The US debt market has been less than enthusiastic so far towards the jumbo financing for the US$11.3bn buyout of data storage company SunGard by Silver Lake Partners, Bain Capital, TPG, Blackstone, Goldman Sachs Capital Partners, Providence Equity Partners and KKR.
The seven firms are jointly writing a US$3.5bn equity cheque, which equates to roughly 30% of the price tag. They approached JP Morgan, Deutsche Bank and Citigroup to arrange financing for the deal. These banks have been quietly pre-marketing the loans to gauge interest before a formal launch. Goldman Sachs and Morgan Stanley have since joined the syndicate.
At US$4bn, the term loan is one of the largest-ever senior debt facilities to have emerged in the global market. The US debt markets are also growing more risk-averse, with both loans and bonds pricing wide of talk.
“The market is tumultuous; new issue LBOs have taken a hiding in the high-yield bond market,” said Dan Toscano, Deutsche Bank’s head of senior debt capital markets for the Americas. “The first-lien loan market is in fairly good shape, but there is not that much normal LBO activity coming to market. We are seeing more stand-alone financings.”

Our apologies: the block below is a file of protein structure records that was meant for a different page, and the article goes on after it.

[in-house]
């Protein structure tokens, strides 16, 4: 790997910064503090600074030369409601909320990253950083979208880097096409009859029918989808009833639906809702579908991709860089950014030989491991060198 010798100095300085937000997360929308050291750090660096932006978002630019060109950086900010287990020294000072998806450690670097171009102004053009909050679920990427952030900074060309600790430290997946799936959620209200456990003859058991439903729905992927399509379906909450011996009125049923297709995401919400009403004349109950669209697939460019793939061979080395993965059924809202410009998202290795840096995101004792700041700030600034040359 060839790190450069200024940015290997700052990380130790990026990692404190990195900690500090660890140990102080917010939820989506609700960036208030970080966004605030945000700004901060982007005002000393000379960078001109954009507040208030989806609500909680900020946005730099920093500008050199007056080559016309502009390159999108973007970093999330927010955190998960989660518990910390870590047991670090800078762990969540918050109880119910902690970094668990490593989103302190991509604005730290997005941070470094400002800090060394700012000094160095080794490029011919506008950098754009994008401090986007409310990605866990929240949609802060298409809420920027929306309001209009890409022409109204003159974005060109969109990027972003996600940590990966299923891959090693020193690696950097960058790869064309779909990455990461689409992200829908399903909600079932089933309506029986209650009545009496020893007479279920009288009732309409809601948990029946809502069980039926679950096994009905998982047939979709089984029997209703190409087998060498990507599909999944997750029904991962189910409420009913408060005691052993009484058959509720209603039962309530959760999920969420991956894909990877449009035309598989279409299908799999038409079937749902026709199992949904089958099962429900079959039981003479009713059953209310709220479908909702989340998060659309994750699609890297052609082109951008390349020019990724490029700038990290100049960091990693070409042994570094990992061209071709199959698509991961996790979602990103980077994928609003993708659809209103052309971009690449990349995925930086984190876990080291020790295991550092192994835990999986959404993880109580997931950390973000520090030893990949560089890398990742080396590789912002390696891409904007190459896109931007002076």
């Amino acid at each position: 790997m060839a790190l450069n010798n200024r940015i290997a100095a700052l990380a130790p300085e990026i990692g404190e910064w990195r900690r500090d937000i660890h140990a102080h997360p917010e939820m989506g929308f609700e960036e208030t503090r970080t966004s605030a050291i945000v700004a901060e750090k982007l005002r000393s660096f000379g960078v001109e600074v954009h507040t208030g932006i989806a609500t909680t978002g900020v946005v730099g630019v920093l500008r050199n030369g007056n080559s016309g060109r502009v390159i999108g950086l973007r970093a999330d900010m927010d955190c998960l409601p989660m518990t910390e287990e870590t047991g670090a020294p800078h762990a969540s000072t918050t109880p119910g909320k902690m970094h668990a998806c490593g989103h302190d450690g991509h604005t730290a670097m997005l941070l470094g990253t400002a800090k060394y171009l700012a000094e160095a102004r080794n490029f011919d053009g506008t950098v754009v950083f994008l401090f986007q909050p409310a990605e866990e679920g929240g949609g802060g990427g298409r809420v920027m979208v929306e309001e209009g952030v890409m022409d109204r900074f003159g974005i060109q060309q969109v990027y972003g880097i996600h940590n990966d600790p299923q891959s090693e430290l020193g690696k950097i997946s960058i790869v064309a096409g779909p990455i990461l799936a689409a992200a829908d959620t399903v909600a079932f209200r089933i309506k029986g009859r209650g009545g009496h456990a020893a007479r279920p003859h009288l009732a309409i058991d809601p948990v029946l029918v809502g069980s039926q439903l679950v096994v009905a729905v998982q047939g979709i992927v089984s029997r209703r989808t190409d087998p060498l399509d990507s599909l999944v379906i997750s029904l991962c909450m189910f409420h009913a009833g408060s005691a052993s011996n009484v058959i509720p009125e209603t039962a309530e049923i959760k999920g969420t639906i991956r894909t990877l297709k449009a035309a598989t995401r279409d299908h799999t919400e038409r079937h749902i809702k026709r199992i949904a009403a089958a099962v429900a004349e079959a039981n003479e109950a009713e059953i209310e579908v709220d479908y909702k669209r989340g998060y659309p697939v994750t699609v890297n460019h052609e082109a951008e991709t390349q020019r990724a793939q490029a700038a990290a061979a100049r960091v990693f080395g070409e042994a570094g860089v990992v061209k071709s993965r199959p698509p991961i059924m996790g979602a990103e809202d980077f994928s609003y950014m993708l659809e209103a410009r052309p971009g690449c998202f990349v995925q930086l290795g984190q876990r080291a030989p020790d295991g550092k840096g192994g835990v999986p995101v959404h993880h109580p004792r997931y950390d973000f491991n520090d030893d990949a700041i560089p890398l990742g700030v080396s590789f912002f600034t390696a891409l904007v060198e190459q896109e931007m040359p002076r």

The US second-lien loan market has priced off by about 100bp, according to bankers, because hedge funds are in retreat.
The SunGard deal also includes a US$1bn revolver that has a tenor of six years, while the term loan matures over 7-/2 years, according to a 14A proxy statement. The financing package will also include a US$3bn bridge to high-yield bond. Deutsche, Citigroup and JP Morgan will run the bond. Under the terms of the agreement, there is also a provision to place up to US$500m of debt at the holding company.